After beating the odds, Michaela managed to create a niche for herself as a young successful dancer and became an inspiration for every African-American girl. She showed the world that there is no obstacle than cannot be overcome with passion and hard work.

Laura Jones

Svetlana Zakharova

My mother sent me away to train when I was ten years old to Kiev Ballet School, but I had to leave soon because of my dad’s new assignment in the army and we moved to East-Germany. When the Soviet Union collapsed, we returned home and I went back to school. I was 13 or 14 years old when realised that I wanted to a ballerina. My mother dreamt of becoming a ballerina, but couldn’t, and all her life she regretted it. It took me years to get used to ballet.

"My child's body was not ready to handle such loads, and the legs that were used to walk upright had to be twisted and the back always had to be held straight. It was a huge strain and I did not have the strength." I would often find myself crying because of my hectic exam and rehearsal schedule. I used to practice every day and sometimes, even up to 8 hours. I did not miss a single class irrespective of the fact that I was ill or had pain in some part of my body. I wanted to learn everything and miss nothing. It never felt like I was sacrificing anything, not even as a child.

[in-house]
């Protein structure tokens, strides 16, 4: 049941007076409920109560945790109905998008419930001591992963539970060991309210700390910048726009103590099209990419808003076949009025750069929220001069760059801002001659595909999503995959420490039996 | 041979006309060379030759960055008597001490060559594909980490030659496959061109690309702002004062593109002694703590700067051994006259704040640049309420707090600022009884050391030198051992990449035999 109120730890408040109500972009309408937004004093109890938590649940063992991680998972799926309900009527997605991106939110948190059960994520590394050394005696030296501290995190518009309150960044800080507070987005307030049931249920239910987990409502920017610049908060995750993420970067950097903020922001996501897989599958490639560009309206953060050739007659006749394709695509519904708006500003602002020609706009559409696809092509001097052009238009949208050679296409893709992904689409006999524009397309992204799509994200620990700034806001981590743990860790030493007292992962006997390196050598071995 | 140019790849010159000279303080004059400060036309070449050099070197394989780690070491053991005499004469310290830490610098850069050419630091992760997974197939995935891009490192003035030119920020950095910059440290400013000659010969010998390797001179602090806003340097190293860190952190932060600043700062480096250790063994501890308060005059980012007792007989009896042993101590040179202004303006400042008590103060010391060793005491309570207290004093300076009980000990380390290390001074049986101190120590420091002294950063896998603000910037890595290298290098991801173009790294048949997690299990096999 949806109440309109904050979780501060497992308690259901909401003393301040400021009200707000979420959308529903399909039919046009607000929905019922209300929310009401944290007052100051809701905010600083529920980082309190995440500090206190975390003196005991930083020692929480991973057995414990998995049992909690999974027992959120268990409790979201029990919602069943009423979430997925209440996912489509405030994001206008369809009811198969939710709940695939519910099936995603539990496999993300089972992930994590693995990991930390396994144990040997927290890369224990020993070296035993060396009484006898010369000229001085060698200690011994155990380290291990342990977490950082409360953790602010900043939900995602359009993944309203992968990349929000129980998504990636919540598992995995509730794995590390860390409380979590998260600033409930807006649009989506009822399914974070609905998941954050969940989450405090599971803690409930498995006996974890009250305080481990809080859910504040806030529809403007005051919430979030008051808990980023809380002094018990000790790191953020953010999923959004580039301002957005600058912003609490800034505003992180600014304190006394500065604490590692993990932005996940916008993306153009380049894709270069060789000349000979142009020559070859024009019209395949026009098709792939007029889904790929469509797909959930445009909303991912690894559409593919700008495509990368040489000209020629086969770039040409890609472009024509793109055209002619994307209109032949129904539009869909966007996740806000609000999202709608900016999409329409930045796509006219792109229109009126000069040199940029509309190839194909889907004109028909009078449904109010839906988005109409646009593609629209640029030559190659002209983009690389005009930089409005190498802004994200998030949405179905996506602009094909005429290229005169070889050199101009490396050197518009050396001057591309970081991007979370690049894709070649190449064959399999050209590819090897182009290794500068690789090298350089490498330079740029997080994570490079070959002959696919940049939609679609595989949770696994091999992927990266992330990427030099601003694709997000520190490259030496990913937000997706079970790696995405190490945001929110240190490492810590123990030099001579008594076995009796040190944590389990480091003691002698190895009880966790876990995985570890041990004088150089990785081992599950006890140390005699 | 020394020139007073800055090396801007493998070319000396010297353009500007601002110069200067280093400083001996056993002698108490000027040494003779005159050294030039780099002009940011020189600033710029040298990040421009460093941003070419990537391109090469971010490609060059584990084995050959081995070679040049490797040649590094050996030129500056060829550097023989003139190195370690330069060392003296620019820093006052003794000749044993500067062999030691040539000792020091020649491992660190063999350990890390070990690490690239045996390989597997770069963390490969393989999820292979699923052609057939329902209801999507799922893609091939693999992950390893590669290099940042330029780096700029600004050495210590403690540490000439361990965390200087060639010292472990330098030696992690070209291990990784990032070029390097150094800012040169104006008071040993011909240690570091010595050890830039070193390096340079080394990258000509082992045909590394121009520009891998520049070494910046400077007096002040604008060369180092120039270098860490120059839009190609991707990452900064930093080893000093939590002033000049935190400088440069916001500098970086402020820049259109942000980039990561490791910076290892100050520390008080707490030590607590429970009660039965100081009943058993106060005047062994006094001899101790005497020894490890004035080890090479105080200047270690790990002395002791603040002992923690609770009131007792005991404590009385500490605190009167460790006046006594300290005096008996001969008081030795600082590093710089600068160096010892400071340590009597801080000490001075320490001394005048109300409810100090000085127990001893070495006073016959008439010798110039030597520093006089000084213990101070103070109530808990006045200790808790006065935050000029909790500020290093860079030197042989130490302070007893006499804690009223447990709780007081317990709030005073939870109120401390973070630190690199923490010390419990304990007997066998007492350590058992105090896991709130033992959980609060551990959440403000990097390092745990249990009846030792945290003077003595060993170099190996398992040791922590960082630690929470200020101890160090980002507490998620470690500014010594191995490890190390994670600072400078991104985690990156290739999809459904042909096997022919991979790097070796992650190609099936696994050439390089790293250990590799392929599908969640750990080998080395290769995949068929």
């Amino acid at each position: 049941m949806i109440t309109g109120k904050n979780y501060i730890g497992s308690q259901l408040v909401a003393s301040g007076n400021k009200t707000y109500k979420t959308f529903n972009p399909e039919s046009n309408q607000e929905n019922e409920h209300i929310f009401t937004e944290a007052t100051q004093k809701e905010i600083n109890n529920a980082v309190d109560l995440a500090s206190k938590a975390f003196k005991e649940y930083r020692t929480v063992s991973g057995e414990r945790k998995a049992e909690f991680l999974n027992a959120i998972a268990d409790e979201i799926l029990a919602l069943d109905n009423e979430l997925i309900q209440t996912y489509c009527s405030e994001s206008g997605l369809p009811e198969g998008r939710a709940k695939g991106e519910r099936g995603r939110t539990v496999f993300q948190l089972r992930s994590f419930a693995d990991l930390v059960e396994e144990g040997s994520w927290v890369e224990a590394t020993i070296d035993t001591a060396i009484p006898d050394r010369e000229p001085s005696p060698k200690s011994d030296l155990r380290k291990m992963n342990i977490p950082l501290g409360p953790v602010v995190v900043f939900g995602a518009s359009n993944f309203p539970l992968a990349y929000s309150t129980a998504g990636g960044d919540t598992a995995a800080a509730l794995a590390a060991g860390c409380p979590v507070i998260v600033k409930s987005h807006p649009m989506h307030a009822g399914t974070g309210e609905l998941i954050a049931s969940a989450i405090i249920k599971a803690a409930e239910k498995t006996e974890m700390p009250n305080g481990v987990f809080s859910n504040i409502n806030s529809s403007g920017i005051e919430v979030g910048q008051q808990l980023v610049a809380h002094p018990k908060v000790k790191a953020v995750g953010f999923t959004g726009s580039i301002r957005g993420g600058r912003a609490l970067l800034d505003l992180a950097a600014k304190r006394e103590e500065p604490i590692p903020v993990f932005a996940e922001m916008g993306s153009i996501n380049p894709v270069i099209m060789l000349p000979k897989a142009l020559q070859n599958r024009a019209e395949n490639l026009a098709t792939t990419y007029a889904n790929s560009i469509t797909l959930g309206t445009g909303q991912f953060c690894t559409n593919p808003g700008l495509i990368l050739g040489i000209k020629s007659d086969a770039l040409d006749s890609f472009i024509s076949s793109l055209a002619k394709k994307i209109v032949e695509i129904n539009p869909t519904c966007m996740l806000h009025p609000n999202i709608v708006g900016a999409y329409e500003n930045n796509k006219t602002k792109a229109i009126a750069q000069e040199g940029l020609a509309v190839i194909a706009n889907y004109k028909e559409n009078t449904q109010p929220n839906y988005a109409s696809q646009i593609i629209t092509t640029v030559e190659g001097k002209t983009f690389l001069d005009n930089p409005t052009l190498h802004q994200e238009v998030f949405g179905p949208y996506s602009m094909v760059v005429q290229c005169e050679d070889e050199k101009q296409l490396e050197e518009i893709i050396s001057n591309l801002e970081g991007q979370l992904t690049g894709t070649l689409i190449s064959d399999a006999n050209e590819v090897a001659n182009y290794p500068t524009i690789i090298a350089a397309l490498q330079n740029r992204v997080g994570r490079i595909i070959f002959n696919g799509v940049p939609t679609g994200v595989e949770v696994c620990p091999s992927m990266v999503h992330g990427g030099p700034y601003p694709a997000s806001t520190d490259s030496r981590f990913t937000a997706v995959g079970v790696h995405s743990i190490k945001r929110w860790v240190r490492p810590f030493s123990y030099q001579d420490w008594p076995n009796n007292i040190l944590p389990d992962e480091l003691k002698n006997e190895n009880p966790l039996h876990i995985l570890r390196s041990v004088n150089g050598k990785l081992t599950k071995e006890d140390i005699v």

Before the performance, I try not to talk to anyone so that I can contain my emotions. “When I’m waiting to perform, I cannot describe my feelings; I feel courage on one hand and wild nervousness on the other.”When I’m rehearsing, I feel like a pupil and not a ballerina, but for some reason when I get out on stage I feel completely opposite. This transformation is quite unique. Something from within takes place and you understand sometimes that human abilities are limitless.

I graduated from Varganova Academy in 1996, when I was 17, and immediately joined the Mariinsky in Russia. I worked there for 7 years until one day I realised that I wasn’t developing anymore, it all felt the same to me and that’s when I decided to take charge and change things. I moved on to the Bolshoi ballet company and haven’t looked back since.